Book: Anything Goes: The Autobiography by John Barrowman with Carole E. Barrowman
Genre(s): Celebrity memoir
Publisher: Michael O’Mara
Publication date: 2008
Hardback: 256 pages
My Thoughts: John Barrowman is most well known, at least in the US, as the actor who portrays Captain Jack Harkness in the BBC shows Dr. Who and Torchwood. Anything Goes, Barrowman’s autobiography, is only the second celebrity autobiography I have read (Me: Stories of My Life by Katharine Hepburn was the first). I have to admit I was a little worried about whether I really wanted to read this book when John Barrowman’s memoir began with him talking about himself as “he,” with interspersed footnote asides. Fortunately, the third person device disappeared after the first scene before I had time to get tired of it and the footnotes were ultimately charming. I read the book to be charmed, after all, so why not let it do the job?
While planning my project for National Novel Writing Month (November), I tried out a piece of writing advice: cast your novel like a play. John Barrowman is playing the role of my hero. For the first time in my writing life, I am in love with my own romantic lead, which explains a lot about why this novel has so much more energy than my previous attempts.
My hero, of course, shares a passing physical resemblance with Captain Jack Harkness since they are played by the same actor, but they are quite different characters. The Torchwood world is much darker than the world of my novel so Captain Jack is more violent and secretive than my hero needs to be. I guessed that learning about the actor John Barrowman, who also lives in a less dark world than Torchwood, might help me flesh out my character. And it has. Barrowman is so completely the opposite of secretive (downright outrageous, really) that I’m impressed with how much mystery he is able to give to his portrayal of Captain Jack. I’m going to borrow a bit of that outrageousness for my hero because it will really annoy my stuffy heroine.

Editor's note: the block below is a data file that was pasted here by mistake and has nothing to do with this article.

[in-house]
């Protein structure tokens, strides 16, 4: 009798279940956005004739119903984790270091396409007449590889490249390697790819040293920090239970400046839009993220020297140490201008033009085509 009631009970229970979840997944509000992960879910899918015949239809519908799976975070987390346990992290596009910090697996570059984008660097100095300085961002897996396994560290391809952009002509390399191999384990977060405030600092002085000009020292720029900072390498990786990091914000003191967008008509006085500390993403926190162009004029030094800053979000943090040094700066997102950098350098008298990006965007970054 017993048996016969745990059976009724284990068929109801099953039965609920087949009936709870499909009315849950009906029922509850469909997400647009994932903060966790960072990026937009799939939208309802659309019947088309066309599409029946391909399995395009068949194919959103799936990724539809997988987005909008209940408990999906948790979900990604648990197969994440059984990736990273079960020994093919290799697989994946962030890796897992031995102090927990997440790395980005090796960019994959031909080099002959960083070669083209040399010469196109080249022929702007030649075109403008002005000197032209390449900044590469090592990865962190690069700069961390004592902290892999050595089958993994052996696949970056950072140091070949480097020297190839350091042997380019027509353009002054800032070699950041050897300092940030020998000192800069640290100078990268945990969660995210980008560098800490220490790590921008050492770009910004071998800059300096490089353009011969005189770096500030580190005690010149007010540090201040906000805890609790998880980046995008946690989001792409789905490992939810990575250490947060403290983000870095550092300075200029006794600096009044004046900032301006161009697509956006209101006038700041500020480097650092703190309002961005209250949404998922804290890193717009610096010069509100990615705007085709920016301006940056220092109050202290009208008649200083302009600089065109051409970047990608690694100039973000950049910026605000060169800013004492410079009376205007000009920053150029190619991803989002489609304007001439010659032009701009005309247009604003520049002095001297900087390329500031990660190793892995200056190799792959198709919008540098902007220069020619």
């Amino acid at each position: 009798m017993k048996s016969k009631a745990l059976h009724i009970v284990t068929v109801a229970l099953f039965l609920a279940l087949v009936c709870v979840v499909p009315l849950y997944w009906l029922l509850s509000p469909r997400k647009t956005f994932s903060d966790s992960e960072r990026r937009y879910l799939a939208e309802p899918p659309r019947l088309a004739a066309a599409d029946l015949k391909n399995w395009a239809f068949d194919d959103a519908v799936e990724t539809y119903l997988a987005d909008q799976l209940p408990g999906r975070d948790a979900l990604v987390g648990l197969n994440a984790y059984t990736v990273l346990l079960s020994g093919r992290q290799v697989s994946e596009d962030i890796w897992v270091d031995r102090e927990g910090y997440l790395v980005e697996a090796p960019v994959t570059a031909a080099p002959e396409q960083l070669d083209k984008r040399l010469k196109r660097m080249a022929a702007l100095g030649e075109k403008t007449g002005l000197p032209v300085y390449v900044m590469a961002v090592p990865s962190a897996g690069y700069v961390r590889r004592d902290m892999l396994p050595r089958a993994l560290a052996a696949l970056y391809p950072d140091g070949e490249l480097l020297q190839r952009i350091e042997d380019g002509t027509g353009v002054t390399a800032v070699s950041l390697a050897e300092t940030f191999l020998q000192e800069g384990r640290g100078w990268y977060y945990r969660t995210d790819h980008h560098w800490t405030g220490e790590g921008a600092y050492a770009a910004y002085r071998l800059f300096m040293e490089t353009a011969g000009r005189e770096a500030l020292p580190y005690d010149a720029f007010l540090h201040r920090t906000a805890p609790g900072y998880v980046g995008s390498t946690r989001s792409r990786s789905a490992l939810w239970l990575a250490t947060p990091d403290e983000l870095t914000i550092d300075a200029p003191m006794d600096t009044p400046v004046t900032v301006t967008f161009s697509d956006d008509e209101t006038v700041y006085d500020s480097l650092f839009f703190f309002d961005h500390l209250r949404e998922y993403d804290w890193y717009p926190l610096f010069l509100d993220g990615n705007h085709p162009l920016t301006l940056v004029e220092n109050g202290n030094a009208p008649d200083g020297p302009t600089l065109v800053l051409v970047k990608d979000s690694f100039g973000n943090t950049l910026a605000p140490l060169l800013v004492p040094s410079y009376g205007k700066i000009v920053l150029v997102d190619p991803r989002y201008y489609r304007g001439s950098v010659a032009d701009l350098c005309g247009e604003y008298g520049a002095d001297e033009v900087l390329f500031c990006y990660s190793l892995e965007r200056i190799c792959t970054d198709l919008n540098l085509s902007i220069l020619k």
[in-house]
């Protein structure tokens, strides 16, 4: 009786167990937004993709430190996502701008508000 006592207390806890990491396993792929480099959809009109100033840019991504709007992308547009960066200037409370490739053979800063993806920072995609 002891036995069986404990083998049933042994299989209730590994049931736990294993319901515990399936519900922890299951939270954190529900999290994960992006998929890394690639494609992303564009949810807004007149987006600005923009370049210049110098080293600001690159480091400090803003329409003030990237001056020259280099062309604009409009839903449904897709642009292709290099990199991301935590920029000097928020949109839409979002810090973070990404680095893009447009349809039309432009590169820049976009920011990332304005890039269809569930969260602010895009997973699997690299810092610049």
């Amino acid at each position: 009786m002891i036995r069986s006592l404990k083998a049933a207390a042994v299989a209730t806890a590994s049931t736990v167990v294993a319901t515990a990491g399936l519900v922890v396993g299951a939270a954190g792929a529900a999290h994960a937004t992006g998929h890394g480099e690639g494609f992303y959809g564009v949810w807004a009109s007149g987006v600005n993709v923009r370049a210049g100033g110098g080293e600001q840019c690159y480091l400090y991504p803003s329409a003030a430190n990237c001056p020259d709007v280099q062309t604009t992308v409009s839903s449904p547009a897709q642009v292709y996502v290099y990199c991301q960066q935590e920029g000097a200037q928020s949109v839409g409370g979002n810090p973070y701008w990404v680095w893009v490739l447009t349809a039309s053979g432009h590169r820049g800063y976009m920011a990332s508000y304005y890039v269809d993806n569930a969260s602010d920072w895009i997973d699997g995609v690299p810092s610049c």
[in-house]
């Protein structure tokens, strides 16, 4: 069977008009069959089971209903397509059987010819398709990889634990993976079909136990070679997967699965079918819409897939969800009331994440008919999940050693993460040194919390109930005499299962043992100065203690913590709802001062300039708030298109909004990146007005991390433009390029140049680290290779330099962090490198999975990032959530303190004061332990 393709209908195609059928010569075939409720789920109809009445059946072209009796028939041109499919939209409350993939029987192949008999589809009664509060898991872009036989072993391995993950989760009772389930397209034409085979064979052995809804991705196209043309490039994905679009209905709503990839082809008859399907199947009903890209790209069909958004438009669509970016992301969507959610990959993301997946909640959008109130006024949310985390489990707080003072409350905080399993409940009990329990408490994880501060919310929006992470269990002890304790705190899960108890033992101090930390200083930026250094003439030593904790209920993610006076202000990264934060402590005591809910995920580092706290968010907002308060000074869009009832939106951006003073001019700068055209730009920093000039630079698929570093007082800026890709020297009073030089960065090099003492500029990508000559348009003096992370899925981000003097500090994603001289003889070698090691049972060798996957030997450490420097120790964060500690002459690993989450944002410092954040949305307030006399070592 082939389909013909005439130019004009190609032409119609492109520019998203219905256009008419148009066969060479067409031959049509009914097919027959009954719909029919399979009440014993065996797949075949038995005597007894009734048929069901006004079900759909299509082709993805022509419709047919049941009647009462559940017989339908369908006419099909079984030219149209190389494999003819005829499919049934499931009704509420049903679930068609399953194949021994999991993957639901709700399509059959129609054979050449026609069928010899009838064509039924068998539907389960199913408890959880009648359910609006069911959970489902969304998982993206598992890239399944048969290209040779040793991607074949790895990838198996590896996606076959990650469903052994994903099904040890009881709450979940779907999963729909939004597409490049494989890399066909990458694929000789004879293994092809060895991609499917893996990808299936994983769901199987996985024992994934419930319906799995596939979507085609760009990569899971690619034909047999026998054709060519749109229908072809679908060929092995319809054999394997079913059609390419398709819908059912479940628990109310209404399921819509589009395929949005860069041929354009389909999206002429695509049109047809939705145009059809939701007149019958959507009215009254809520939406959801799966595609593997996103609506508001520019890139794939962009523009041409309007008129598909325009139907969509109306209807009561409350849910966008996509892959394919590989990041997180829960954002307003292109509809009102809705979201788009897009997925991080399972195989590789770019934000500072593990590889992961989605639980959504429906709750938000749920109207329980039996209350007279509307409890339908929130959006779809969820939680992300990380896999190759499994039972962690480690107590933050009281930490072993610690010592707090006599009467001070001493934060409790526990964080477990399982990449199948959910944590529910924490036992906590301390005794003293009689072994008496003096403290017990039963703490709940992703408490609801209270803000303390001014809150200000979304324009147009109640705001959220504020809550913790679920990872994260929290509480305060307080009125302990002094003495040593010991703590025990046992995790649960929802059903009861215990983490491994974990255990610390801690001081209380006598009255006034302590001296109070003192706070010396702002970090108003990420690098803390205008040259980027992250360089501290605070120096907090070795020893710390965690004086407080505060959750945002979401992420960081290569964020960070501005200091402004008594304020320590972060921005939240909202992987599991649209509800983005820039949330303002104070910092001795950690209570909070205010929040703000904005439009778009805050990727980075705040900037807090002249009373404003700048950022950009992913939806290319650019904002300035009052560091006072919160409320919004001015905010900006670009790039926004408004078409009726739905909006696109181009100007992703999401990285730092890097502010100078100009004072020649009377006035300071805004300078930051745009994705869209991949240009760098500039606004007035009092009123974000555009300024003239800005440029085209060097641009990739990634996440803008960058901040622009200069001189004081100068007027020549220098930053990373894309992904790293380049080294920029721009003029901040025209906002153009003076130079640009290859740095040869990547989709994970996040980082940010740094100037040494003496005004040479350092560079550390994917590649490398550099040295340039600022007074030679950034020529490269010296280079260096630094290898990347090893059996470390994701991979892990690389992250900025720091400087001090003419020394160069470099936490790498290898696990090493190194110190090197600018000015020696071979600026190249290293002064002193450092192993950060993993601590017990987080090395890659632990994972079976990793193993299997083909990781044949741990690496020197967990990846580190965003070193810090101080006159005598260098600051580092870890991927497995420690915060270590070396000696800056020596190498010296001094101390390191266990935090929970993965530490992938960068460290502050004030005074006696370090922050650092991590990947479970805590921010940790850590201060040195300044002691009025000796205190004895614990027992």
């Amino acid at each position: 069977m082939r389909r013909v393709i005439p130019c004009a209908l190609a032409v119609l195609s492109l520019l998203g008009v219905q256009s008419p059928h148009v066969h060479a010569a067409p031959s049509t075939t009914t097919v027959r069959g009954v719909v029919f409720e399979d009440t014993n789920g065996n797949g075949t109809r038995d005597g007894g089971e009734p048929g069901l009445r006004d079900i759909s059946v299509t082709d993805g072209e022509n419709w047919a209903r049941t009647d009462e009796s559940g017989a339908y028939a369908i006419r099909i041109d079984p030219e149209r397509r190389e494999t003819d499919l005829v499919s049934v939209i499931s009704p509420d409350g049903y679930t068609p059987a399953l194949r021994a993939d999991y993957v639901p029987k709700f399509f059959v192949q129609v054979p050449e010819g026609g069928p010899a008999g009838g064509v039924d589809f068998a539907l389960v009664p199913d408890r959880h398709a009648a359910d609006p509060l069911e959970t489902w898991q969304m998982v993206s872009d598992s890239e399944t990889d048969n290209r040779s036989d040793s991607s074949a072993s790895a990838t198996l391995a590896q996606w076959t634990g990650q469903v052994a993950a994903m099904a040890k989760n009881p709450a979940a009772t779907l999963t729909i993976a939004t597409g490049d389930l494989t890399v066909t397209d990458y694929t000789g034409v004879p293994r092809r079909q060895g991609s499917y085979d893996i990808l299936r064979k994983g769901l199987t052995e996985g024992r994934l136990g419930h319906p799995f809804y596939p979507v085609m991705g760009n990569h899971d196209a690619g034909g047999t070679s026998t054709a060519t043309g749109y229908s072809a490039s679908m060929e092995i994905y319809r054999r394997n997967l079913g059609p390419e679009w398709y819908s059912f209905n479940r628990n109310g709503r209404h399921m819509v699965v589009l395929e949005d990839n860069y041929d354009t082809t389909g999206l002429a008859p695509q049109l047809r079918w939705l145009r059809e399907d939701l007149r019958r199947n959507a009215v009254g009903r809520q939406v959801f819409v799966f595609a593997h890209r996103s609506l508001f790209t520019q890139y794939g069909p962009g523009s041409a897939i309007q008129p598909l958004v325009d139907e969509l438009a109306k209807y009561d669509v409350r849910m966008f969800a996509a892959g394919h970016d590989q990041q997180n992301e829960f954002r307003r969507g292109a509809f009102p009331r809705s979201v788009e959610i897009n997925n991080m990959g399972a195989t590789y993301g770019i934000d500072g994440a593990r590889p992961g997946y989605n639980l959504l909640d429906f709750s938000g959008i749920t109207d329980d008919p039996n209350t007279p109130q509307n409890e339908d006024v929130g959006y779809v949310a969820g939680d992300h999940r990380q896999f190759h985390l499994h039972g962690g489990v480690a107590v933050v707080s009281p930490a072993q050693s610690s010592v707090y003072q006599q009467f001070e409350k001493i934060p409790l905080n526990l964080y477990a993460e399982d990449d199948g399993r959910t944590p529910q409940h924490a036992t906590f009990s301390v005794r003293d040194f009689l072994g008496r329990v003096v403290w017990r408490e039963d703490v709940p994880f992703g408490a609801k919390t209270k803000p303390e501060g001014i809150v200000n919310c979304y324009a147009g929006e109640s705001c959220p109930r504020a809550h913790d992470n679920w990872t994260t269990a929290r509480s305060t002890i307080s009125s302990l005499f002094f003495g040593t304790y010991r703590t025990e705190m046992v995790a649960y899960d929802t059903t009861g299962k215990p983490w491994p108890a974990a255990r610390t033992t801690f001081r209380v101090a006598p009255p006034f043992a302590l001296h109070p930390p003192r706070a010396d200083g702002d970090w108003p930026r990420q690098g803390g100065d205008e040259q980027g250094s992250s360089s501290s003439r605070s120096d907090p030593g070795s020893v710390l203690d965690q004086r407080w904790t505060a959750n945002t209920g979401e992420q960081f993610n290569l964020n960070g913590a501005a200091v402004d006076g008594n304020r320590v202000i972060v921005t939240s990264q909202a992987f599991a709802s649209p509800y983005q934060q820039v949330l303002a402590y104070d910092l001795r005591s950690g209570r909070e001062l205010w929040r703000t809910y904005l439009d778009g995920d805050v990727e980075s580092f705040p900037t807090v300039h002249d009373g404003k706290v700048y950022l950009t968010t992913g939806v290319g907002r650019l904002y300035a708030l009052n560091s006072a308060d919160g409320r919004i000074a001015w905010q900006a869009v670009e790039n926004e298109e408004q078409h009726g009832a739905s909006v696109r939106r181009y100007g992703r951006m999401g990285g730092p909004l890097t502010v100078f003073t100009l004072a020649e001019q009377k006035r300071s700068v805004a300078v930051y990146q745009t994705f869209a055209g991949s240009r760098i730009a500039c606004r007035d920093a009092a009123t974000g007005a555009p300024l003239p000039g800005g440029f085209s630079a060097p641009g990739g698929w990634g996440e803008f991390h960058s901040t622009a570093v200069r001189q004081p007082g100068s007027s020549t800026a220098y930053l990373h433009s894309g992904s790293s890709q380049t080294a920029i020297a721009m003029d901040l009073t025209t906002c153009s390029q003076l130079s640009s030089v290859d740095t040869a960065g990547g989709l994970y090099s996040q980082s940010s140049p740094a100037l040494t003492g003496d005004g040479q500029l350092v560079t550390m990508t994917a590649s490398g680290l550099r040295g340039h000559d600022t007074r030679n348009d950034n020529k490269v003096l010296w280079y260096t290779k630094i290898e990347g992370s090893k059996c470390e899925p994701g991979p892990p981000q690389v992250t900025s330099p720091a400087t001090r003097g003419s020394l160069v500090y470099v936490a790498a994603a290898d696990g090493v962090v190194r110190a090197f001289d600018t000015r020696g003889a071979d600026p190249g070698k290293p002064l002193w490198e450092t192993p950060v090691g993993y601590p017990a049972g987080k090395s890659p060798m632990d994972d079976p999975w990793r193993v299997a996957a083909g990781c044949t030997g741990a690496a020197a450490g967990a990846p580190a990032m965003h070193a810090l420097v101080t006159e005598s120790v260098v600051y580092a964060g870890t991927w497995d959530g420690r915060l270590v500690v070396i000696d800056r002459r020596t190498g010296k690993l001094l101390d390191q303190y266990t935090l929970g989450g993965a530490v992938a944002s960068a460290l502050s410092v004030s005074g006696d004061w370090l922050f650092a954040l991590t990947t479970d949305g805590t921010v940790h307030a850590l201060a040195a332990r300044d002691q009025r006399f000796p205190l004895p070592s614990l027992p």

I hadn’t gone all fangirlish over a celebrity for a good decade before I first heard the word “fangirl.” And I really never expected to again. I’m 48, for pete’s sake. But now that I know how much fun it is, I intend to cultivate that part of myself. My adolescent version of fangirlishness was laced with desperation, a need for a reality to step out of the fantasy, someone or something that would fill what felt like a vast emptiness inside myself. Eventually, I determined that the hole was not going to be filled by Shaun Cassidy, Mark Hammill, or Richard Gere and I let go of my inner fangirl. Fortunately, the emptiness filled gradually as I got older with a combination of confidence and gratitude. I am thankful for my rich and varied life, including my personal hero who wages war against low humidity in my home, takes out the trash in dangerously icy conditions, and makes me feel cherished and desired. From this vantage point, fangirlishness gets to be pure fun, sweet and tender and rejuvenating.
In my quest to find my inner fangirl, this won’t be the last celebrity biography or memoir that I read. Have you read any that you can recommend to me?
To whom will this book appeal?:
Torchwood fans. But don’t expect too much. The guy has already written a second autobiography, I Am What I Am. I imagine that’s because fans got to the end of this book screaming, “More Torchwood!” And, yes, I have already have I Am What I Am on my To Be Read list. I think I’ll save it for one of those icky gray days in February when I need something to pick up my spirits.
Theater fans. Especially musical theater fans. There are dozens of funny stories of backstage and even hidden onstage antics.
Celebrity autobiography fans. Well, okay, I’m not qualified to make this recommendation since I admitted to this being only my second. But he co-wrote it with his sister Carole E. Barrowman who is an English professor and columnist. I don’t imagine that the writing in these things gets too much better.